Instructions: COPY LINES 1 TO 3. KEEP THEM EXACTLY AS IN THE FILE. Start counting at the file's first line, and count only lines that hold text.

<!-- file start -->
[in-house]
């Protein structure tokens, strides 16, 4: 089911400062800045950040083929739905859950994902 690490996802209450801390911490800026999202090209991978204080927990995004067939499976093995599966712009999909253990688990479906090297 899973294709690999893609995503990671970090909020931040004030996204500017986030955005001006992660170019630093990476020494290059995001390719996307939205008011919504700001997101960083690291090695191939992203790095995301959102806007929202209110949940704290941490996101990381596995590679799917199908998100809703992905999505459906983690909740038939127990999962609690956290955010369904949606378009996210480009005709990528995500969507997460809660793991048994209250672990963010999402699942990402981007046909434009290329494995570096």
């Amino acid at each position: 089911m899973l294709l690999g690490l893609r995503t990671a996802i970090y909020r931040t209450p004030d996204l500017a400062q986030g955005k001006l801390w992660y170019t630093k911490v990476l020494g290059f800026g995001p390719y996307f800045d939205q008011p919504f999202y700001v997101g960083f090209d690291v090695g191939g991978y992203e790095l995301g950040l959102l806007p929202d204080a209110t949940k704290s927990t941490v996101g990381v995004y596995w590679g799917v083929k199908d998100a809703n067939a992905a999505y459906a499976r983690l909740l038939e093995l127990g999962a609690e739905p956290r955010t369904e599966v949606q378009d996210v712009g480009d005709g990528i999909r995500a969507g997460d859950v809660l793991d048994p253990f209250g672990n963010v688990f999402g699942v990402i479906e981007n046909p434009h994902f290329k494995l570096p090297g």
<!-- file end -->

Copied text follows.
[in-house]
């Protein structure tokens, strides 16, 4: 089911400062800045950040083929739905859950994902 690490996802209450801390911490800026999202090209991978204080927990995004067939499976093995599966712009999909253990688990479906090297 899973294709690999893609995503990671970090909020931040004030996204500017986030955005001006992660170019630093990476020494290059995001390719996307939205008011919504700001997101960083690291090695191939992203790095995301959102806007929202209110949940704290941490996101990381596995590679799917199908998100809703992905999505459906983690909740038939127990999962609690956290955010369904949606378009996210480009005709990528995500969507997460809660793991048994209250672990963010999402699942990402981007046909434009290329494995570096």
């Amino acid at each position: 089911m899973l294709l690999g690490l893609r995503t990671a996802i970090y909020r931040t209450p004030d996204l500017a400062q986030g955005k001006l801390w992660y170019t630093k911490v990476l020494g290059f800026g995001p390719y996307f800045d939205q008011p919504f999202y700001v997101g960083f090209d690291v090695g191939g991978y992203e790095l995301g950040l959102l806007p929202d204080a209110t949940k704290s927990t941490v996101g990381v995004y596995w590679g799917v083929k199908d998100a809703n067939a992905a999505y459906a499976r983690l909740l038939e093995l127990g999962a609690e739905p956290r955010t369904e599966v949606q378009d996210v712009g480009d005709g990528i999909r995500a969507g997460d859950v809660l793991d048994p253990f209250g672990n963010v688990f999402g699942v990402i479906e981007n046909p434009h994902f290329k494995l570096p090297g």